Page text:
What does the bill that creates the Statute of Employment for students contain?

Jul 20, 2018


On July 12th, 2018 the Chilean House of Representatives approved a bill that would create an employment statute for people ages 18-28 years old who are studying or in the process of obtaining their degree which would allow them to be able to work while still adhering to their academic obligations. The idea behind this bill is to reduce the high rates of youth unemployment that currently exist in Chile.

What are the requirements for this Statute of Employment?

In order to qualify for this Statute, you must be within the designated age range and be a current student or a prospective student. The employee must verify with the employer his/her student status within 120 days of the closing the contract. Additionally, the employee’s student status must be verified once a year for as long as the employment relationship is maintained. This obligation will be temporarily granted if the employee presents a voucher indicating that the respective verification certificate is in process. It should be noted that this certificate of verification must be attached to the employment contract.

What are the main modifications?

The bill incorporates a new chapter into the Labor Code called “The alternative contract of the working student”. This allows the contract of people who meet the requirements described above to work under the following conditions:

  1. The student’s work schedule cannot exceed 30 hours per week. This may be distributed on a continuous or discontinuous basis, establishing certain limits, without the possibility of overtime. Additionally, it allows the employee to come to an agreement directly with the employer in order to be able to work on Sundays and holidays.
  2. Student employees will be entitled to unpaid leaves of absences when they are required to take exams or when they want to take vacation. The employee can do this by suspending the contract for up to two months. Alternatively the employee can agree to a work schedule of 45 hours per week in order to make-up for the lost time, in turn the employee would not lose the minimum monthly wage agreed upon in the work contract.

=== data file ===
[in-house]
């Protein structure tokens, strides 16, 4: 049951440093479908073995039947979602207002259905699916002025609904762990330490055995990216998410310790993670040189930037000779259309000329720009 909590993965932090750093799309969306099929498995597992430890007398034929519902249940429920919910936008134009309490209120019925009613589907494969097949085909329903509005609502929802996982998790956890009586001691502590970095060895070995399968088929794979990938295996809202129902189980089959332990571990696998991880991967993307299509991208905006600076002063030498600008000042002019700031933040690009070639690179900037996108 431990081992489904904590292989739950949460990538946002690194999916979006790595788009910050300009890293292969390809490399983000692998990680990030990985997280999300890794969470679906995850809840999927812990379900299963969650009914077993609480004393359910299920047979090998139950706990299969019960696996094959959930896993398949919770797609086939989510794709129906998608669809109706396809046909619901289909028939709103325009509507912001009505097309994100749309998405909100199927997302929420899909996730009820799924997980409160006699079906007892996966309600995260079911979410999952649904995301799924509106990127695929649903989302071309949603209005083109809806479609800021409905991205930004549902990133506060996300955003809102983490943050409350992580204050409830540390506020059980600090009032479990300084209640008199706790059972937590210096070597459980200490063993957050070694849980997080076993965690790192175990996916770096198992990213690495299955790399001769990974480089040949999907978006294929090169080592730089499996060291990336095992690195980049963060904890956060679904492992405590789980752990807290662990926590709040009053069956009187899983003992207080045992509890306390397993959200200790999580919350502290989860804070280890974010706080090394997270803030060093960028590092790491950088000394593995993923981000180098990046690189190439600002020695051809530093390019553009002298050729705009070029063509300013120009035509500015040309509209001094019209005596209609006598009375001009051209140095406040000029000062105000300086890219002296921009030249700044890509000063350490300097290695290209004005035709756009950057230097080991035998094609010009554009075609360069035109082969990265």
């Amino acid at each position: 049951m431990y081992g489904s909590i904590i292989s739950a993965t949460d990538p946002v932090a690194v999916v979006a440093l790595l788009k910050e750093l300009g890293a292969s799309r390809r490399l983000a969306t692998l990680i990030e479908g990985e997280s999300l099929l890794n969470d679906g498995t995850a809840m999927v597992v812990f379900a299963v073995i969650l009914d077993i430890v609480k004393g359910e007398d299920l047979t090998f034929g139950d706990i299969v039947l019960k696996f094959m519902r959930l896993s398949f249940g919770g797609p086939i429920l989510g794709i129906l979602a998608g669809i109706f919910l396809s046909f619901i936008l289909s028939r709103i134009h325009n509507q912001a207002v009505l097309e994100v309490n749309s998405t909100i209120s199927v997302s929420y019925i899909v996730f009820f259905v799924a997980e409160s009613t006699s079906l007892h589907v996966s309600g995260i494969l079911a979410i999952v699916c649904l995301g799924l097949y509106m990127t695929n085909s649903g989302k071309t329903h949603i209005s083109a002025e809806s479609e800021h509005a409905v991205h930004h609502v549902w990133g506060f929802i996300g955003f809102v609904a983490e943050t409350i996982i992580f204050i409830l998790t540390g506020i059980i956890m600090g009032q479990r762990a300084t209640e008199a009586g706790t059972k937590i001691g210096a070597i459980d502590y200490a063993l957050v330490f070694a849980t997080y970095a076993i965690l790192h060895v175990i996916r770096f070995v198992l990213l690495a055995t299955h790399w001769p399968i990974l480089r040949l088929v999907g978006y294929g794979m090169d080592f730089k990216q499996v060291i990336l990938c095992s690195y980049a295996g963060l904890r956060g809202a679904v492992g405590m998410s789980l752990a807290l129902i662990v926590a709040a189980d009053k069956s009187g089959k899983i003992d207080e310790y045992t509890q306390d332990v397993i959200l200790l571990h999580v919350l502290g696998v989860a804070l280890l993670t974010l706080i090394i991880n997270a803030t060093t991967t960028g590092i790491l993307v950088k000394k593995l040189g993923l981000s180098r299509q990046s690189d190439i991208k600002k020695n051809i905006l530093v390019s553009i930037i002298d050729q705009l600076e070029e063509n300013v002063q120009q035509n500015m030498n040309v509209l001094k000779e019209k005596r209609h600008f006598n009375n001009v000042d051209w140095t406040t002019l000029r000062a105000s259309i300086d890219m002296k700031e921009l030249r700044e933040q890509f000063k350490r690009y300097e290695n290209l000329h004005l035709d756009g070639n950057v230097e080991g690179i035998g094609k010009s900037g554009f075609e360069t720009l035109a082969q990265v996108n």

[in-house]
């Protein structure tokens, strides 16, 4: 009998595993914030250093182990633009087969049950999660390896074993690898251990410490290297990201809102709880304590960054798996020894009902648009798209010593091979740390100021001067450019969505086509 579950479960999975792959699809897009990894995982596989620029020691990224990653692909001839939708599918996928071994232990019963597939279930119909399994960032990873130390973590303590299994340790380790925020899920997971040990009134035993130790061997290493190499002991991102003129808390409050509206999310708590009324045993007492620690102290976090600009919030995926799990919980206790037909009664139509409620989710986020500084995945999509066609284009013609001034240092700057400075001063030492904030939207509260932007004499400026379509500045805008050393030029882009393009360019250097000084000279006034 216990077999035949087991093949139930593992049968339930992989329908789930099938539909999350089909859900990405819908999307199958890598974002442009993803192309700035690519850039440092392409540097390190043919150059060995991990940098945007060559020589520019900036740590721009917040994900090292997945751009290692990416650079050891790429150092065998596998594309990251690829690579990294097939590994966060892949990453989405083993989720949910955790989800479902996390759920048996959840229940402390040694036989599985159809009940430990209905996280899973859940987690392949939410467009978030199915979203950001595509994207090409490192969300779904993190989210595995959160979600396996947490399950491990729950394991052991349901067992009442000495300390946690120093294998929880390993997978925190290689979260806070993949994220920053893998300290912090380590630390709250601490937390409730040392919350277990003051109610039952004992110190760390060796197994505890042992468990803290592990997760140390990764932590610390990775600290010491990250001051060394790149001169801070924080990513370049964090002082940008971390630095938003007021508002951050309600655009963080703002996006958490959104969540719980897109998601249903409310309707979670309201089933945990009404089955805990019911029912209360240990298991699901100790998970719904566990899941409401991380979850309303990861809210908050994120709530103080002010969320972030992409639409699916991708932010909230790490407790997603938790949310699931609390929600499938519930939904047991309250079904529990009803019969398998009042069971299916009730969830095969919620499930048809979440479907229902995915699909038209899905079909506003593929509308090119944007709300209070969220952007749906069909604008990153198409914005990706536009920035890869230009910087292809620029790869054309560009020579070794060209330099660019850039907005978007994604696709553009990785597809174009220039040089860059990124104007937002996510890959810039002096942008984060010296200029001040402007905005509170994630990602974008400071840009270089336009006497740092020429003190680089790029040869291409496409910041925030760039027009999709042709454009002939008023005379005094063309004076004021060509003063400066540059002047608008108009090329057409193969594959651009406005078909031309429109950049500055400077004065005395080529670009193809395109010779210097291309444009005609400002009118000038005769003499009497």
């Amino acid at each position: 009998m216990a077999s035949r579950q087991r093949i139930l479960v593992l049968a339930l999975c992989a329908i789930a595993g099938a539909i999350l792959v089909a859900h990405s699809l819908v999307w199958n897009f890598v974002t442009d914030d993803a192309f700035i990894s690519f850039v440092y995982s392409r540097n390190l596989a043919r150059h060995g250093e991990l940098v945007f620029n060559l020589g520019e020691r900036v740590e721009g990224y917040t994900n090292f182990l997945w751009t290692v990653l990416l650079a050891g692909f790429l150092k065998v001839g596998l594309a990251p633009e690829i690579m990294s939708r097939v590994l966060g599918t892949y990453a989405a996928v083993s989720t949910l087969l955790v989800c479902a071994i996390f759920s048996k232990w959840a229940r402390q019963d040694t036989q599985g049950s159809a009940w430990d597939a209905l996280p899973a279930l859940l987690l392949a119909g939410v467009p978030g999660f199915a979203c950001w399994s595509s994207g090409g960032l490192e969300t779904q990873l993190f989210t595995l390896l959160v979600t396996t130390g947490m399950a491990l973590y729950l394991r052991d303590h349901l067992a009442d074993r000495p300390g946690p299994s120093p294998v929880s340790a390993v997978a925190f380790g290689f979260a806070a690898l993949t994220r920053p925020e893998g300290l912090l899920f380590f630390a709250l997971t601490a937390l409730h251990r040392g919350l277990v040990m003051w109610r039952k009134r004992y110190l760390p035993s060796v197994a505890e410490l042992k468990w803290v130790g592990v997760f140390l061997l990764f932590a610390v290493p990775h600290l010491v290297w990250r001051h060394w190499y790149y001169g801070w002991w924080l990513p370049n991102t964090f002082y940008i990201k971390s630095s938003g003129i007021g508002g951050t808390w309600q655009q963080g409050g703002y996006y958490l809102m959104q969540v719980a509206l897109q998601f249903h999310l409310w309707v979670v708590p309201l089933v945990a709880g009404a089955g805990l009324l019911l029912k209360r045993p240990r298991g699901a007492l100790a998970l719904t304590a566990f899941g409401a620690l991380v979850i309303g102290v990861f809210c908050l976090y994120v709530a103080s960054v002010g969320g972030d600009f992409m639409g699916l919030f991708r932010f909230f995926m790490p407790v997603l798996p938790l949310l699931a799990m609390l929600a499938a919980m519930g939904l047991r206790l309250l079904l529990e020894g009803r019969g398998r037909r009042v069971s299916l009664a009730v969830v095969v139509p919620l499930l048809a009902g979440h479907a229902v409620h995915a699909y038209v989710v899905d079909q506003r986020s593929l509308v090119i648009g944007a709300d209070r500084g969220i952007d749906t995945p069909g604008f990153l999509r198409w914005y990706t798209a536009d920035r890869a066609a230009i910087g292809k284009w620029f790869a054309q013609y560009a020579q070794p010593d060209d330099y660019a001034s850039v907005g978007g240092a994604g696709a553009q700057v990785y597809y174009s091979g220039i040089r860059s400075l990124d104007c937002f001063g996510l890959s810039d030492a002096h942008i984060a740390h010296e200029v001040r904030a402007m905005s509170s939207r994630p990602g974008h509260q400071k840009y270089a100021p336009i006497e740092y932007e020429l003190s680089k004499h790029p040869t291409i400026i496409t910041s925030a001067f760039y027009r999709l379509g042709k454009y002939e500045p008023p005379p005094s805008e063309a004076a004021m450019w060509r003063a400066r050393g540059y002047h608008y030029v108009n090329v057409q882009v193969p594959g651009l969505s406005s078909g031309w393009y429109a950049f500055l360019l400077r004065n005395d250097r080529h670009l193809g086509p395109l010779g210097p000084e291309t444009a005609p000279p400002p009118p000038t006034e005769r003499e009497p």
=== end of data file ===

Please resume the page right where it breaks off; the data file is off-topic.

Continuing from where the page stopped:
3. The salary will not be considered as income for the purpose of determining the students’ socioeconomic status or that of their family background. This is so that the student can continue to apply for scholarships, loans, and other benefits.
  4. On the other hand, those students who are still labeled with a dependent socioeconomic status from their parents or guardians may choose to remain on their respective health plans and not be forced to adopt those offered through the employer. The student employee and employer are still required to pay into the mandatory pension and workers compensation insurance funds.
  5. Lastly, once the student employee finishes studying or reaches the age of 29, the current student employment contract will end. At this time, the general rules of the Chilean Labor Code will be applied the contract and the employee will no longer have the student employee status.

This bill has had some criticism. For instance, what will happen to employees who have immunity? Will the contracts that are created under this bill assimilate fluidly after the employee completes their studies or at age 29 and continues to work for the company under a regular employment contract? The vast majority of these concerns have been resolved during the discussion stage in the House of Representatives. Although, these subjects have been addressed during the initial drafting of the bill, today nothing is mentioned about them. These concerns are considered to fall under the general rules of the Chilean Labor Code because of their supplementary nature.

On the other hand, will there be rules protecting employees who want to continue with their original contract or agree to existing contractual obligations? What is the punishment for people who are hired under the student employee contract that do not actually qualify for it? Will there be a maximum percentage of staff who can be employed with this contract? Once the bill is passed onto the Senate, hopefully we will receive answers to these types of questions.

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